nbn™, the organisation building and operating Australia's national broadband network (NBN), has demonstrated a 1.1Gbps downstream and 165Mbps upstream connection using its fixed wireless network.
The demonstration was conducted in the regional Victorian city of Ballarat and required the aggregation of eleven “carriers” - wireless jargon for individual waves - seven in the 3.4GHz band and four carriers in the 2.3GHz band. The mock “user” required multiple antennae to achieve the headline speeds, and other demonstrated speed tiers of of 400Mbps/55Mbps, 250Mbps/50Mbps and 100/40Mbps. Once in production in 2018, just a single antenna will be required as new hardware comes to market from nbn™'s suppliers Ericsson, NetComm Wireless and Qualcomm.
The demonstration was just that and nbn™ has no immediate plans to introduce the demonstrated speed tiers as a product, but has committed to 100Mbps fixed wireless services in 2018.
So why bother showing off a theoretical faster service? Because nbn™ is hell-bent on proving its networks are upgradeable.
The organisation still believes gigabit connections aren't going to be required, or desired, in the near-to-mid-term, it wants to ready its networks for future demand. It's also keen to fend off criticism that building the NBN with anything other than easily-upgradeable fibre-to-the-premises is a shamefully wasteful policy. That most of the over 600,000 premises to receive fixed wireless connections are in Australia's regions, where economic opportunities are not as plentiful as in the nation's cities, means there's also some political value in showing off a path to gigabit connections in Ballarat and beyond.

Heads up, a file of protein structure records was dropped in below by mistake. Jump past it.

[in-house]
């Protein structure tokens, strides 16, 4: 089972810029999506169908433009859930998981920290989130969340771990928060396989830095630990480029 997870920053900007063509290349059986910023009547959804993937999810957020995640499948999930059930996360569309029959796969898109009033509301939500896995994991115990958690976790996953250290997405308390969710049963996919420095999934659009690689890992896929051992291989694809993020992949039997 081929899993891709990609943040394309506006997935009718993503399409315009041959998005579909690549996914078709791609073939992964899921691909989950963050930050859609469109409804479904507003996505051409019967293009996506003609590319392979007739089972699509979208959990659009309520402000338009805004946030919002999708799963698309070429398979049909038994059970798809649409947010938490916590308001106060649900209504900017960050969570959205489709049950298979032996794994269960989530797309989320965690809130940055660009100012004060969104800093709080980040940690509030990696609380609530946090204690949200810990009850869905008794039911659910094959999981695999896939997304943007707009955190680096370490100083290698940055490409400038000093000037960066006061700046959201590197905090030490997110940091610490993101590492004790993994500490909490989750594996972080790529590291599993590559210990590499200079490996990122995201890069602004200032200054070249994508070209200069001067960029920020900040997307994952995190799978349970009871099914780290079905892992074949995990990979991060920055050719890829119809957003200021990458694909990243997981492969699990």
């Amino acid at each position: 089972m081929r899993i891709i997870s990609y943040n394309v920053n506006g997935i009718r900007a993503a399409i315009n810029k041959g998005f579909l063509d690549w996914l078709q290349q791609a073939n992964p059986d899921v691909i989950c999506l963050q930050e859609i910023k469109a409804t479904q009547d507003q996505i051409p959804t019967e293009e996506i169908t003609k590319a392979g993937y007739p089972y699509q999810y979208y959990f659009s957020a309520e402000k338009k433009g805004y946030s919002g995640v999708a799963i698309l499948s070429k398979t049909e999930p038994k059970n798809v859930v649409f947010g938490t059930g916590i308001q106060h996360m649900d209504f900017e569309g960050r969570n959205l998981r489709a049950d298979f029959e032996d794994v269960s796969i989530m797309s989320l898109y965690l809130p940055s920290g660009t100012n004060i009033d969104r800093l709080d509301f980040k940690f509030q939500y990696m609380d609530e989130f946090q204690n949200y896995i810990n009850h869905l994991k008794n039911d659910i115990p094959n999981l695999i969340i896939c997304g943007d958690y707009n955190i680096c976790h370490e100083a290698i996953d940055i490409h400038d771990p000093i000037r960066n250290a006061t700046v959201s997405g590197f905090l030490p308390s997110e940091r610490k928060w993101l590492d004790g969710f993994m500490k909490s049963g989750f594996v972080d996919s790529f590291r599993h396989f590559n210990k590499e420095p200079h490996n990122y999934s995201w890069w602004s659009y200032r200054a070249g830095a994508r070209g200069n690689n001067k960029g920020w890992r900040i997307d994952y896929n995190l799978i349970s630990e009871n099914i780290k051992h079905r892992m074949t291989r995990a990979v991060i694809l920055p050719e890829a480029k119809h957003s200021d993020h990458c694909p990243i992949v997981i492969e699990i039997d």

The demonstration and the testing that made it possible also lets nbn™ understand what it will need to do to handle higher loads in future. At present about 20 per cent of the towers used to deliver fixed wireless service are connected to fibre backhaul. Those towers share that connection with others over point-to-point microwave connections. To handle lots of gigabit-slurping customers, nbn™ knows it will have to run more fibre between fixed wireless towers. ®
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